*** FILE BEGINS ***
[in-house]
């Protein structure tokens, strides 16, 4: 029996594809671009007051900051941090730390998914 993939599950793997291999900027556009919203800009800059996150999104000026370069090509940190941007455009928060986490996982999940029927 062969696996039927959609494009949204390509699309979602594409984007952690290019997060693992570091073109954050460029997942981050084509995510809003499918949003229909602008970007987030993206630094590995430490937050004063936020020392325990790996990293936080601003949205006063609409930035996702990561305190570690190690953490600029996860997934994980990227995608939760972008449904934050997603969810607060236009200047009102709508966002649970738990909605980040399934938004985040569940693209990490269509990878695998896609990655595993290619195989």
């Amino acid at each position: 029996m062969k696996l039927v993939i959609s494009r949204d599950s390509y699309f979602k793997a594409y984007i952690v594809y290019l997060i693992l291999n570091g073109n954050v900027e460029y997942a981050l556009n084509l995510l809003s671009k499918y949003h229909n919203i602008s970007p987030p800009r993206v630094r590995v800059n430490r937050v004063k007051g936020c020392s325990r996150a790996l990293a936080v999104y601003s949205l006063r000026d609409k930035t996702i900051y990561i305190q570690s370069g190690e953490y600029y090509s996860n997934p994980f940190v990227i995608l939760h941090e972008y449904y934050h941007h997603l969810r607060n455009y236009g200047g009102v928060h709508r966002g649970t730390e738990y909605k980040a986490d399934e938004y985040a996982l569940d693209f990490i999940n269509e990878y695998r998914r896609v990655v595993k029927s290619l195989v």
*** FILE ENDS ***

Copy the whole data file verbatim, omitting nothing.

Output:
[in-house]
């Protein structure tokens, strides 16, 4: 029996594809671009007051900051941090730390998914 993939599950793997291999900027556009919203800009800059996150999104000026370069090509940190941007455009928060986490996982999940029927 062969696996039927959609494009949204390509699309979602594409984007952690290019997060693992570091073109954050460029997942981050084509995510809003499918949003229909602008970007987030993206630094590995430490937050004063936020020392325990790996990293936080601003949205006063609409930035996702990561305190570690190690953490600029996860997934994980990227995608939760972008449904934050997603969810607060236009200047009102709508966002649970738990909605980040399934938004985040569940693209990490269509990878695998896609990655595993290619195989």
């Amino acid at each position: 029996m062969k696996l039927v993939i959609s494009r949204d599950s390509y699309f979602k793997a594409y984007i952690v594809y290019l997060i693992l291999n570091g073109n954050v900027e460029y997942a981050l556009n084509l995510l809003s671009k499918y949003h229909n919203i602008s970007p987030p800009r993206v630094r590995v800059n430490r937050v004063k007051g936020c020392s325990r996150a790996l990293a936080v999104y601003s949205l006063r000026d609409k930035t996702i900051y990561i305190q570690s370069g190690e953490y600029y090509s996860n997934p994980f940190v990227i995608l939760h941090e972008y449904y934050h941007h997603l969810r607060n455009y236009g200047g009102v928060h709508r966002g649970t730390e738990y909605k980040a986490d399934e938004y985040a996982l569940d693209f990490i999940n269509e990878y695998r998914r896609v990655v595993k029927s290619l195989v």